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Munby Fellowship In Bibliography Do Numbers

Calvino, Llull, Lucretius - Two Models of Literary Combinatorics

Jan 2012: Comparative Literature 64(1): 94-109 A recurring problem in much critical writing ab... more Jan 2012: Comparative Literature 64(1): 94-109 A recurring problem in much critical writing about the Oulipo is a tendency to homogenize the output of the group’s writers in order to present a universal poetics of constrained writing. Oulipians rightly bristle at these attempts to oversimplify the group’s history. Nevertheless one useful distinction has been made by Jacques Roubaud who notes the widening of the group’s membership which began with himself in 1966, and postulates that a second era—the “Perecquian era”—of the Oulipo began in 1969, when Georges Perec published his infamous novel without the letter e, La Disparition. This paper will look closely at the theoretical writing of Italo Calvino over the six year period from 1967 to 1973—the years between his translation of Raymond Queneau’s novel Les Fleurs bleues and his full election to the Oulipo—arguing that, during this time, Calvino’s own poetics underwent a significant change with regard to the perceived relationship between creativity and constraint. The paper will make its case by analogy with two authors often cited by the Oulipo—the medieval theologian Ramón Llull and the Atomist philosopher Lucretius—between whom Calvino draws a parallel in one of his final works, the undelivered lectures, Six Memos for the Next Millennium. Instead of a parallel, however, this paper will argue that Llull and Lucretius represent two opposing models of the combinatorics, and that the former encapsulates Calvino’s views at the start of the period in question, while the latter neatly exemplifies his later position. It will suggest too that the trend in Calvino’s thought is germane to the distinction which Roubaud makes—that Calvino’s earlier position is characteristic of the “pre-Perecquian Oulipo,” while his later views are closer to those expressed by some of his peers among the group’s second wave.


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The Fellowship is normally tenable for ten months (1 October-31 July) and there is a salary of about £34,520 (pro rata). The Munby Fellow will be given work space in the University Library and will enjoy access to the Library’s collections on the same terms as the members of its permanent staff. A modest amount of help with research expenses is available. The Fellow will be expected to submit a written report on the progress of the research project during the second half of the tenure of the Fellowship and this report may form the basis of an informal discussion between the Electors to the Fellowship and the Fellow. The Fellow will not be called upon to undertake any routine departmental or other staff duties or responsibilities within the Library.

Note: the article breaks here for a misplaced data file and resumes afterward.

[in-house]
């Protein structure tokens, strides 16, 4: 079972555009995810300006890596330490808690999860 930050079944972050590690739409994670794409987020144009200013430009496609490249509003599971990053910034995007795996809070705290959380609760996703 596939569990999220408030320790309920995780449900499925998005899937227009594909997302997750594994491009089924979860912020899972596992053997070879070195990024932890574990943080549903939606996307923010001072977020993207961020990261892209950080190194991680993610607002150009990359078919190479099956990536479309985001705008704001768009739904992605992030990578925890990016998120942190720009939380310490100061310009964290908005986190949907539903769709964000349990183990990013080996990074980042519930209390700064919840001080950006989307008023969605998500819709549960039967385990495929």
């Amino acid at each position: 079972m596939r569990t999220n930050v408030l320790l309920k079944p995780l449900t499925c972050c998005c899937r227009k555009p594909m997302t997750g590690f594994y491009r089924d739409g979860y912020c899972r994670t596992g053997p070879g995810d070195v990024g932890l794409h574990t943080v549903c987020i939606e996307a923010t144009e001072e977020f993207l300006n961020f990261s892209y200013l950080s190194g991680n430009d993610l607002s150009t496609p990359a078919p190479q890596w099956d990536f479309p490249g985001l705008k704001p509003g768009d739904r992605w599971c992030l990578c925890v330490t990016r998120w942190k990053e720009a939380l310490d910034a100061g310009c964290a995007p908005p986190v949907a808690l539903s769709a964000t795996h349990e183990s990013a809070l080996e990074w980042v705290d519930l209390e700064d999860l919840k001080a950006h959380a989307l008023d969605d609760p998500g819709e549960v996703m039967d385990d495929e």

There will normally be available to the Munby Fellow a non-stipendiary Research or Visiting Fellowship at Darwin College for the period of tenure of the Munby Fellowship. Darwin College is a graduate college of about 80 Fellows and over 450 graduate students. The Munby Fellow is expected to participate fully in the College’s intellectual and social life. He/she would be a member of the Governing Body, and would be entitled to take meals without payment in the College. The College would, if requested, give practical, but not financial, help in finding accommodation.

Who may apply?

The Munby Fellowship is open to graduates in any discipline, men or women, of any university or nationality. Preference will be given to scholars at post-doctoral or an equivalent level. The offer of the Fellowship to any foreign national (other than a citizen of the EU or Gibraltar) or to any Commonwealth citizen would be subject to the issue of a work permit by the Department of Employment.


The Fellowship is normally advertised each summer for a post beginning in October the following year. The advert is posted on the Library's Job Opportunities webpage. Election to the Fellowship is normally made by early January of the year of the date of commencement of the Fellowship. There are no interviews.

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